The air quality in the national capital turned "severe" on Friday, the first time in 20 days, with cold weather and calm winds allowing accumulation of pollutants.
The city recorded its overall air quality index at 404 at 4 pm, as a cloud of toxic smog continued to linger over it for the second consecutive day. The last time Delhi''s AQI was recorded in the ''severe'' zone was on November 15.
The air quality in the suburbs of Faridabad (450), Ghaziabad (471), Greater Noida (442), Noida (469) and Gurgaon (460) dropped further.
An AQI between 0-50 is considered ''good'', 51-100 ''satisfactory'', 101-200 ''moderate'', 201-300 ''poor'', 301-400 ''very poor'' and 401-500 ''severe''. An AQI above 500 falls in the ''severe plus'' category.
The levels of PM2.5 -- particulate matter so small that they can enter the lungs and even the bloodstream -- shot up to 230 micrograms per cubic metre, around four times the safe limit of 0-60, by 6 pm.
Weather experts said the period of stubble burning had almost ended, and the smog that continue to shroud the city was mostly local pollutants and moisture.
Falling temperatures and calm winds were allowing accumulation of pollutants and the situation may persist for another two to three days. Any significant improvement is likely only after December 10, they said.
The government's air quality monitoring and forecasting centre, System of Air Quality and Weather Forecasting And Research (SAFAR), said smoke from stubble burning accounted for three per cent of Delhi's PM 2.5 pollution on Friday and it is likely to drop to two per cent on Saturday.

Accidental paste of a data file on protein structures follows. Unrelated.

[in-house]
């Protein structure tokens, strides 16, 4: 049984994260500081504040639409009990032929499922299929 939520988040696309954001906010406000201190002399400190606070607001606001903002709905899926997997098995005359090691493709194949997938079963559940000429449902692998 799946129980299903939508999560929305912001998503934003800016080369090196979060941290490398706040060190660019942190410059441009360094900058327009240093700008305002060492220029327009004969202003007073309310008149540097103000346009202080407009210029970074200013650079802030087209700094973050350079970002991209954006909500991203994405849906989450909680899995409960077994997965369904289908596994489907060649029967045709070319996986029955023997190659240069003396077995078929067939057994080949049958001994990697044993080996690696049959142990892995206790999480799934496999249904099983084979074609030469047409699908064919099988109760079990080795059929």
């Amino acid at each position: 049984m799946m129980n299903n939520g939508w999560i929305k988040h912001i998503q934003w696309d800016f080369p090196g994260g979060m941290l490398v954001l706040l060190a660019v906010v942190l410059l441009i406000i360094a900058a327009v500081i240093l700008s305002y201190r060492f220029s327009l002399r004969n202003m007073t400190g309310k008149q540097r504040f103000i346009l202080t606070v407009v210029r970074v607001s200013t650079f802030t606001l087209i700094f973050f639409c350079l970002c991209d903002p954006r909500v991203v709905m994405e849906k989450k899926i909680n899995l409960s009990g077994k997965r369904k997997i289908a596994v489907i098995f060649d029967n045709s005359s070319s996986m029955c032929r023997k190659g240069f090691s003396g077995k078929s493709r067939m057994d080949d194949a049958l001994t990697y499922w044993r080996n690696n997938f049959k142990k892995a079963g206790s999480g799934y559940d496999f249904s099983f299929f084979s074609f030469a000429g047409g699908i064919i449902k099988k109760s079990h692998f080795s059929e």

The AQI is predicted to oscillate between "very poor" and "severe" categories until December 7.
"A fresh western disturbance is likely to affect northwest India by December 11 and improve ventilation. Hence, there is no significant relief till December 10," SAFAR said.
After the first episode of smog in November, the Supreme Court banned construction activities in the region till further orders. A CPCB official said the ban imposed on hot mix plants, stone crushers and diesel generator sets by the Environment Pollution (Prevention and Control) Authority also continues.
The EPCA had, however, lifted the restrictions on the coal-based industries in NCR and non-PNG one in Delhi on November 16.
A CPCB-led task force had on Thursday asked all agencies in Delhi-NCR to remain on high alert and to take stringent measures to control air pollution. It asked them to intensify enforcement activities in hot spots and industrial areas and recommended people to minimise use of private vehicles.